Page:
The Turkish Stream pipeline project seems to be the most viable option for delivering Russian natural gas to EU bypassing the unstable Ukraine, Valdai Club expert Gurkan Kumbaroglu believes.
Russian President Vladimir Putin’s meeting with Turkish counterpart Recep Tayyip Erdoğan has revived the Turkish Stream project. Initially, the project was planned to deliver 63 billion cubic meters of gas per year through four parallel pipelines. Later the capacity was reduced to 32 billion cubic meters with the expectation that two pipelines divert to Bulgaria.
The timing of the Erdoğan-Putin bilateral summit appears to be crucial in the sense that it comes a week after Bulgarian Prime Minister Boiko Borisov’s statement that Russia and Bulgaria will set up working groups that will seek ways to restore energy cooperation and resume work on the South Stream pipeline project which was abandoned in December 2014 as a result of Brussels’ opposition since the project violated the European Union's Third Energy Package.
Clearly, the Third Energy Package is still in place and the same conditions that made the South Stream project impossible are valid today. Accordingly, it is difficult to understand the motivation underlying the Bulgarian dream of reviving South Stream. May be Bulgaria, one of EU’s poorest states in terms of per-capita income, have found a way to by-pass the Third Energy Package? Or is Bulgaria considering exit from the EU like Britain did recently? There does not seem any other way for the South Stream project to be implemented.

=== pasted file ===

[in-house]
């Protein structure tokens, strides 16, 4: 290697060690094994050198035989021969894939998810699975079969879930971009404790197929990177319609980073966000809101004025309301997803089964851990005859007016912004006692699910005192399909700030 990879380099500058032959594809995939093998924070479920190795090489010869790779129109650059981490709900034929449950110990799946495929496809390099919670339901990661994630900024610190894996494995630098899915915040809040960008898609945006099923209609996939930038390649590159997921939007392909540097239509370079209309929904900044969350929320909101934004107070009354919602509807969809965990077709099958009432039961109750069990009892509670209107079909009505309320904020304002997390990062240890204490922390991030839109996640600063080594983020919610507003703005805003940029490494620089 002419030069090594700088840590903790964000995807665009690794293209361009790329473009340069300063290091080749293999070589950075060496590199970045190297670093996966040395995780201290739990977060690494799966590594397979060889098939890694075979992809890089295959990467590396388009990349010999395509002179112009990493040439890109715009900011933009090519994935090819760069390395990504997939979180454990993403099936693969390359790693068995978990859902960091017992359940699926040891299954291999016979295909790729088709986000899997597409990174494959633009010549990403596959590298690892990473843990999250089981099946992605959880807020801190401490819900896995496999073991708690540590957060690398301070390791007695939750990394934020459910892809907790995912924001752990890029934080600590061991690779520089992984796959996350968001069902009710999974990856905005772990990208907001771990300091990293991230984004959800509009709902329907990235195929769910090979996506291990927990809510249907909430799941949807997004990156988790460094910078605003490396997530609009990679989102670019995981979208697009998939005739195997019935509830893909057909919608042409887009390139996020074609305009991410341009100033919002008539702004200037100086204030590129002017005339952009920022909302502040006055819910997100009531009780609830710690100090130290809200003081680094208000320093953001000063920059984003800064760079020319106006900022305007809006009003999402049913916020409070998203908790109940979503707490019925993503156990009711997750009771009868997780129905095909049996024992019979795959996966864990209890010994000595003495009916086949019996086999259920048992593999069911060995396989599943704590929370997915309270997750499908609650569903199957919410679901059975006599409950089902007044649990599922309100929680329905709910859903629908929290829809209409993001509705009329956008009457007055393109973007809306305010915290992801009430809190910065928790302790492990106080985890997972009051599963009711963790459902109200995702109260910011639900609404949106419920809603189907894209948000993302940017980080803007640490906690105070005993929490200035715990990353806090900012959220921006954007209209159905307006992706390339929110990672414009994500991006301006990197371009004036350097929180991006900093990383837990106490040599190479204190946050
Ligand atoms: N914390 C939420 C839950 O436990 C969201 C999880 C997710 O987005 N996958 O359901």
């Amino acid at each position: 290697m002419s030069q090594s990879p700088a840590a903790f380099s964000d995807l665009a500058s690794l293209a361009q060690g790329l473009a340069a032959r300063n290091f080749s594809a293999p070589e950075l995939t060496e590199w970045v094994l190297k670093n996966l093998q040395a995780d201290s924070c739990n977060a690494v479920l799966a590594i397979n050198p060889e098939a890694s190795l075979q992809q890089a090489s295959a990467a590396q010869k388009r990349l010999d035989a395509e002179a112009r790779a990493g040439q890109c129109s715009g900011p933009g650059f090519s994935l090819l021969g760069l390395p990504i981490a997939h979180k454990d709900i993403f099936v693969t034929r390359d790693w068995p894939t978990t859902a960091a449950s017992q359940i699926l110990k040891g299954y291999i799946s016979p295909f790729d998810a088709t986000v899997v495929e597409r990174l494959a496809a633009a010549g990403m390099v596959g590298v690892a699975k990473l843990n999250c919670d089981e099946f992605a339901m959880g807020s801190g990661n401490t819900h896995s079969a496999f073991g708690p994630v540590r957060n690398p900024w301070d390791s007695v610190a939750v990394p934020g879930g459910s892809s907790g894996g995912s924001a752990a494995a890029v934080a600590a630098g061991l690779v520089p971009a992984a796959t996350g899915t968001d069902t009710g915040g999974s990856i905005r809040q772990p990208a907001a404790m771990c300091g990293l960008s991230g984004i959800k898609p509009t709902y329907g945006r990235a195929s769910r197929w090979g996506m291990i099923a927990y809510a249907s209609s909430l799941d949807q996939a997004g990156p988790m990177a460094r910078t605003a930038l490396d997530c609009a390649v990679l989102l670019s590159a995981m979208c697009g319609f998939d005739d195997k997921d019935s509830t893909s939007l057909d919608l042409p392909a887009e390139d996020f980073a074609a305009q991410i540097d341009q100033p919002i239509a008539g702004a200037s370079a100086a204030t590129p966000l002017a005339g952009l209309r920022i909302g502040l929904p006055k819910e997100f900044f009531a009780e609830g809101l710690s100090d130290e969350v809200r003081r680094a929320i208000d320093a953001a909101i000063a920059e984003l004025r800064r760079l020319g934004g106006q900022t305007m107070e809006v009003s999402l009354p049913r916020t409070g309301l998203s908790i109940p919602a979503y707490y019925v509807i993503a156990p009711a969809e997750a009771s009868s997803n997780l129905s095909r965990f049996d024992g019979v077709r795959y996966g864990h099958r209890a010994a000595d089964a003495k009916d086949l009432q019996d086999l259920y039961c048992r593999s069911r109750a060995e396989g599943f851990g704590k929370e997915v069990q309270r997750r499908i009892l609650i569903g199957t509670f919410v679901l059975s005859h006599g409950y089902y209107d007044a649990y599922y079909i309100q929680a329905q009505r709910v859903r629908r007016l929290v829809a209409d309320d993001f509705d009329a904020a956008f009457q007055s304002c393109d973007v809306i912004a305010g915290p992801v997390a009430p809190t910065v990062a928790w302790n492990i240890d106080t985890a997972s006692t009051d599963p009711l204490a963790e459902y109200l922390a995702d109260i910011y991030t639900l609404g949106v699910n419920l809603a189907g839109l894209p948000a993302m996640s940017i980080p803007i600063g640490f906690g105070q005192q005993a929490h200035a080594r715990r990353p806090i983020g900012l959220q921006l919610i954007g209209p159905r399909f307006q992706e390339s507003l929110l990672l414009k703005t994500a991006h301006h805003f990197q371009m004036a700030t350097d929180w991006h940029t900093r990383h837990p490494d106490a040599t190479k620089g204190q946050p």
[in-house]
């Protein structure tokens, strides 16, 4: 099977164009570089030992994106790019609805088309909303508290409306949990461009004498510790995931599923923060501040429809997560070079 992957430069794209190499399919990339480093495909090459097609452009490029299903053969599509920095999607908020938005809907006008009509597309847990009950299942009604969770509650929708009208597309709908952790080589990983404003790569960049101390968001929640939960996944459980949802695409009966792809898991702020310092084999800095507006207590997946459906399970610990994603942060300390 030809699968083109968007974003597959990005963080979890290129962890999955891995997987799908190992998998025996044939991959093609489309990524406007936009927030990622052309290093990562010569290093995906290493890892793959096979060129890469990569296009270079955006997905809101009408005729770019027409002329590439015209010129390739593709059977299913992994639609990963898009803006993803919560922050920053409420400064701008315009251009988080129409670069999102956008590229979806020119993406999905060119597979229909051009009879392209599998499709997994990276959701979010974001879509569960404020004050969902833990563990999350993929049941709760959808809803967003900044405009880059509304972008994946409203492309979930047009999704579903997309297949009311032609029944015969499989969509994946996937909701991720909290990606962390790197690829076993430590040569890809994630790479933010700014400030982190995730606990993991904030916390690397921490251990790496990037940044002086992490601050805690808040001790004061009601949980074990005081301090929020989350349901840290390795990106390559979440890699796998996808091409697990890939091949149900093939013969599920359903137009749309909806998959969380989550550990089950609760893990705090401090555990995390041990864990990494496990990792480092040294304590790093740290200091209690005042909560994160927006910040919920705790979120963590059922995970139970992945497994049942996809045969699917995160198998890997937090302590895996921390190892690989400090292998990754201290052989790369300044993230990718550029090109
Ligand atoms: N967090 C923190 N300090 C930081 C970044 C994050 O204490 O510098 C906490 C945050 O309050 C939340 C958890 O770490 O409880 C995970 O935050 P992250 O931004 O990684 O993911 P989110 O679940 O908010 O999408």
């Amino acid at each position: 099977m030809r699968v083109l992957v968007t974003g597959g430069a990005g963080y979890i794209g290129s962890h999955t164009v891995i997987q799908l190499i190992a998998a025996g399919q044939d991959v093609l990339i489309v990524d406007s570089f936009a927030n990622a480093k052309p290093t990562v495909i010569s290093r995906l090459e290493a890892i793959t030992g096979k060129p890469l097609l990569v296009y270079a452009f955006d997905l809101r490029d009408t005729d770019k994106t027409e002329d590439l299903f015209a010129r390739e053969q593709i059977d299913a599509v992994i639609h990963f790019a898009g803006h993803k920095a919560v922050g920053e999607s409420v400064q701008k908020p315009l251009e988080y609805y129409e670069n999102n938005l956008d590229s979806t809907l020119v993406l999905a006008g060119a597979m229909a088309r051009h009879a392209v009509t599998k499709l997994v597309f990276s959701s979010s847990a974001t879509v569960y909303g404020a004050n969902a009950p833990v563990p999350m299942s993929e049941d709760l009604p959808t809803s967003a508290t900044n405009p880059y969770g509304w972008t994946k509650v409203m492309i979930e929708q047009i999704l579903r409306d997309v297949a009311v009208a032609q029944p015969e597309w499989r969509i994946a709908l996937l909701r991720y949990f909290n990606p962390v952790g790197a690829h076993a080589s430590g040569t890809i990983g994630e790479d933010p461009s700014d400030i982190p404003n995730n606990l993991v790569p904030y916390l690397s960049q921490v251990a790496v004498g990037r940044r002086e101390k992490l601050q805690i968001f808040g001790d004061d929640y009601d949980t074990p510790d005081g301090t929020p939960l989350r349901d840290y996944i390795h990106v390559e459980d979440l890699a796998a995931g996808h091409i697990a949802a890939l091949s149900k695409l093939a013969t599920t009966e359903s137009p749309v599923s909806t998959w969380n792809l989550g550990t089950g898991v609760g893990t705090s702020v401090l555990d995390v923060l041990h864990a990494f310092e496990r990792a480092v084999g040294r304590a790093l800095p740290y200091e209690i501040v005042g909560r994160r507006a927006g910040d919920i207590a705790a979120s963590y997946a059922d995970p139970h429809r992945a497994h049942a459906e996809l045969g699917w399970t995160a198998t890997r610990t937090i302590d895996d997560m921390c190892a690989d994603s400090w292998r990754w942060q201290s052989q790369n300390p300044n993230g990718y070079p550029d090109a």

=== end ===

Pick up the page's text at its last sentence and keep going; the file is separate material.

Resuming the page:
The outlook for Nord Stream 2 is not bright either as the project has become one of the most controversial topics in European energy policy bringing Central and Eastern European countries against Germany under the claim that the project would have potentially destabilizing geopolitical consequences and could pose certain risks to the energy security of Central and Eastern Europe. Under these circumstances, it is likely that the Turkish Stream project will get back to its original capacity of 63 billion cubic meters of gas per year.
It is interesting to observe geopolitical games and tension in Europe becoming more and more intense and multifaceted, at a time when efforts on regional coordination and collaboration become more intense in Central Asia. Just one day prior to his meeting with President Recep Tayyip Erdoğan, Russian President Vladimir Putin met with Iranian President Hassan Rohani and Azerbaijani counterpart Ilham Aliyev in the Azerbaijani capital Baku. A historical event which marks the first time the three nations held such a meeting. The aim of the summit was to facilitate the development of the economic potential of the region and strengthen ties between the countries.
The convergence policy can also develop towards cooperation on shelf areas of the Caspian sea. At a time of a dynamic energy landscape with historical happenings in Eurasia, another historical event is coming up very soon. The International Association for Energy Economics IAEE organizes its First Eurasian Conference in Baku on 28-31 August 2016 under the title “Energy Economics Emerging from the Caspian Region: Challenges and Opportunities”.
Views expressed are of individual Members and Contributors, rather than the Club's, unless explicitly stated otherwise.